If (NIT) and (DGT) are both true, then (SJR) and (RDS) would provide some evidence for the existence of God.  But if (NIT) is false (or dubious), then Adamson has failed to show that (SJR) and (RDS) constitute evidence for the existence of God.  And if (DGT) is false (or dubious), then Adamson has failed to show that (SJR) and (RDS) constitute evidence for the existence of God.

The main problem with (NIT) is that we know that the universe contains a fantastically huge number of stars and planets of various sizes and configurations, so it is a matter of common sense that some of the planets in the universe are bound to be of the right size and the right distance from a sun so that those planets would be suitable for sustaining plant, animal and human life.  Therefore, it is clear that (NIT) is false and that Adamson has failed to show that (SJR) and (RDS) constitute evidence for the existence of God.

Suppose, for the sake of argument, that I am wrong, and that (NIT) was actually true.  In that case Adamson’s argument would still be defective, because (DGT) is also problematic and dubious.  If (NIT) were true, and if God existed, then that would mean that God designed the universe in such a way that it would be IMPROBABLE for natural processes to bring about the existence of a planet that was the right size and the right distance from a sun to sustain plant, animal and human life.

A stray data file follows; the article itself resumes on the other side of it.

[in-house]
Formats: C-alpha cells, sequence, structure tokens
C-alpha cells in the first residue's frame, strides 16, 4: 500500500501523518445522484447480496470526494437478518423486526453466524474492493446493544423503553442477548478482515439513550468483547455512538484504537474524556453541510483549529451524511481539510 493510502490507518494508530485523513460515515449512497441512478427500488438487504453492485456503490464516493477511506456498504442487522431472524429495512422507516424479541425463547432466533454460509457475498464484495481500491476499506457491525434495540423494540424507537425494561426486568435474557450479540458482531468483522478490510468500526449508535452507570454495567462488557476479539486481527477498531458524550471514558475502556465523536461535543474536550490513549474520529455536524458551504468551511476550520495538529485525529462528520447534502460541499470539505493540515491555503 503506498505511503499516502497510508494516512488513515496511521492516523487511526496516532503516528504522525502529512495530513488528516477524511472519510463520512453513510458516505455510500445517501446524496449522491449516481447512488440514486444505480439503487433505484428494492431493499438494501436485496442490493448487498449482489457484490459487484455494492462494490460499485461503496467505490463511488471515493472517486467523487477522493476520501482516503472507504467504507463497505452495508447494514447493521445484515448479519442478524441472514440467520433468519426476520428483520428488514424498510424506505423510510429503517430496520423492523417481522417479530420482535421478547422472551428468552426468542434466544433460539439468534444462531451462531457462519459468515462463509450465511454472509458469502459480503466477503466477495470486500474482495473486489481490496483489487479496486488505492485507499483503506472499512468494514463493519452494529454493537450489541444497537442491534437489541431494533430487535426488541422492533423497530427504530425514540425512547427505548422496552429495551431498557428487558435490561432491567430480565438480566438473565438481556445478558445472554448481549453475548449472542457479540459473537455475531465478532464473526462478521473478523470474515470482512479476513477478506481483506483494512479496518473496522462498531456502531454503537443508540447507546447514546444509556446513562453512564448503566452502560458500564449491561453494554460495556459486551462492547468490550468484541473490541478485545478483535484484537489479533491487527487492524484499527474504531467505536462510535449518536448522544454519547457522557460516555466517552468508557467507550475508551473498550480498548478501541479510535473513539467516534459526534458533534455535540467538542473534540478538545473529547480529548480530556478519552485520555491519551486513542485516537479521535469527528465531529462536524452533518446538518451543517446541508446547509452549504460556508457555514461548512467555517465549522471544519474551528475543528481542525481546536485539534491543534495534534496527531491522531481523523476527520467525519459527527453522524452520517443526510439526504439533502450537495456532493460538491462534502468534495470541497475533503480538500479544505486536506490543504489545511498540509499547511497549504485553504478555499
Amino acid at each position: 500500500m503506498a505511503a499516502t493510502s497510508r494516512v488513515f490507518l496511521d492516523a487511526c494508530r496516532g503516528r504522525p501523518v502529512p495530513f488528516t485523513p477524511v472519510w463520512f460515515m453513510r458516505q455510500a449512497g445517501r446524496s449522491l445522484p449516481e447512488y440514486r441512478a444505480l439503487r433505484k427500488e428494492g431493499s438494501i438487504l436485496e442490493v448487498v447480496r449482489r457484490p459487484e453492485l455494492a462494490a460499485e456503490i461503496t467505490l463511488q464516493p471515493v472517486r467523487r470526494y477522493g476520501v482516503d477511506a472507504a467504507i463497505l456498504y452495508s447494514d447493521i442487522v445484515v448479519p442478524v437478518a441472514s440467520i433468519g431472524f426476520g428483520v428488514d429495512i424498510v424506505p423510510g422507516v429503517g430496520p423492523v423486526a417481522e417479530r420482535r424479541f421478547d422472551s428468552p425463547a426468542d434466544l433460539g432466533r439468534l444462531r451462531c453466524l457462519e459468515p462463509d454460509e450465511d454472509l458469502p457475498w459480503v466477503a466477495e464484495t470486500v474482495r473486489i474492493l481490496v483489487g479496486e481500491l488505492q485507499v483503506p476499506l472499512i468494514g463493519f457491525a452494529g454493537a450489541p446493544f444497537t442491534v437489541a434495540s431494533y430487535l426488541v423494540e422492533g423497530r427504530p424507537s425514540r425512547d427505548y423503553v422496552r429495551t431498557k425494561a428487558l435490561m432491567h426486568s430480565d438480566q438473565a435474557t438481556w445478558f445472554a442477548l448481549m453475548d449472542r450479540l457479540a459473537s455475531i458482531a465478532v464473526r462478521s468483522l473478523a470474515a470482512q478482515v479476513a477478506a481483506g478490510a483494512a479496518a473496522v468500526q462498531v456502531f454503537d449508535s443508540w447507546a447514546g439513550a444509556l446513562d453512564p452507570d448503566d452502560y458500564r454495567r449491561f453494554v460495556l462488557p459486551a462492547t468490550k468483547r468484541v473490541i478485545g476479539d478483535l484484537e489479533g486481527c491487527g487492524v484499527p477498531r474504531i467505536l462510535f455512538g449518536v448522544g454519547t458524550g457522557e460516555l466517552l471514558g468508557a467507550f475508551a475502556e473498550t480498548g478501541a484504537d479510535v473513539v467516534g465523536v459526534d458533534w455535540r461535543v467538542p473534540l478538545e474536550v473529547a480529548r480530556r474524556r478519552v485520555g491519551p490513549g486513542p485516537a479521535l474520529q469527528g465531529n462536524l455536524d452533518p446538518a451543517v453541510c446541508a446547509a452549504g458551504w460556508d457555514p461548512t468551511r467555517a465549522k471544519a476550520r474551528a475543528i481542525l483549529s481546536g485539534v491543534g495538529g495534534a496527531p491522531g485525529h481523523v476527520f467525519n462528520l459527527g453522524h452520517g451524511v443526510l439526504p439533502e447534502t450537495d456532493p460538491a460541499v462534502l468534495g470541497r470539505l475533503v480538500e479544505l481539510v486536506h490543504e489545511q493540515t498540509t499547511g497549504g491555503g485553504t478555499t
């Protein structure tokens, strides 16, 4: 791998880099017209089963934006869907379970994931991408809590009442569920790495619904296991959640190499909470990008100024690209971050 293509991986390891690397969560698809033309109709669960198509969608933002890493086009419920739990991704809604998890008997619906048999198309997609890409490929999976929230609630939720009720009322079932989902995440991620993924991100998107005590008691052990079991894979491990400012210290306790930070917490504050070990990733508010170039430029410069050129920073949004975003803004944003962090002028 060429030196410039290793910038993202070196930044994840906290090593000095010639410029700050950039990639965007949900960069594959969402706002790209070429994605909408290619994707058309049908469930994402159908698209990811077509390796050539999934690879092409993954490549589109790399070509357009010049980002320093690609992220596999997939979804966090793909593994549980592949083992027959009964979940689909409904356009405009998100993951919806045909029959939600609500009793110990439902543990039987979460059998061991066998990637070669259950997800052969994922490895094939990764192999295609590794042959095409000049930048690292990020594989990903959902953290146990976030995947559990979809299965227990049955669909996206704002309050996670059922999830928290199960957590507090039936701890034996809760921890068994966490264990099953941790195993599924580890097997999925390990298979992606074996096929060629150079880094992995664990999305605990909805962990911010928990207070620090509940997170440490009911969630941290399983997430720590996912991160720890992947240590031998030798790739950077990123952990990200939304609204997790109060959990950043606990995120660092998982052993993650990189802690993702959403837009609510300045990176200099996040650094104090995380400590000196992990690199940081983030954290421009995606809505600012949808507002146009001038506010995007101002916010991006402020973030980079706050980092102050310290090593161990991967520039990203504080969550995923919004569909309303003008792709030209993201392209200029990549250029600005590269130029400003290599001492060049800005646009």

But God is, by definition, all-knowing and all-powerful, so if God designed and created a universe with natural laws and processes that make it IMPROBABLE for a life-friendly planet to come into existence, then this is evidence that God did NOT want or intend for such a planet to come into existence, which implies that God did NOT want or intend for plants, animals, and humans to come into existence.  It does not make sense to believe that an all-knowing and all-powerful God would design and create a universe which contains natural laws and processes that are opposed to his basic intentions or purposes for the universe.

If an all-knowing and all-powerful person wanted to design and create a universe that would contain planets that can sustain plant, animal and human life, then we would reasonably expect that the natural laws, and the configuration of matter and energy in that universe, and the natural processes involved in the development of stars and planets in that universe would be such as to make it PROBABLE that some planets would develop that have the appropriate properties to sustain living creatures.  Thus, if (NIT) were in fact true, this would cast significant doubt on the truth of (DGT).

The problem of evil also casts significant doubt on (DGT).  In reality,  plants, animals, and humans face injury, disease, natural disasters, and death.  This has been the case on planet Earth for millions of years (at least for plants and non-human animals).   Contary to Christian fundamentalism, injury, disease, destruction, and death were realities before human beings arrived on the scene.  So, if there really was an Adam and Eve living in a garden on the Earth,  then injury, disease, disasters, and death were already a part of the history of this planet long before Adam and Eve existed.  Given these well-established facts, it is reasonable to infer that if an all-powerful and all-knowing person designed and created this universe, then it was the creator’s intention that plants, animals and human beings suffer from injuries, diseases, natural disasters, and death.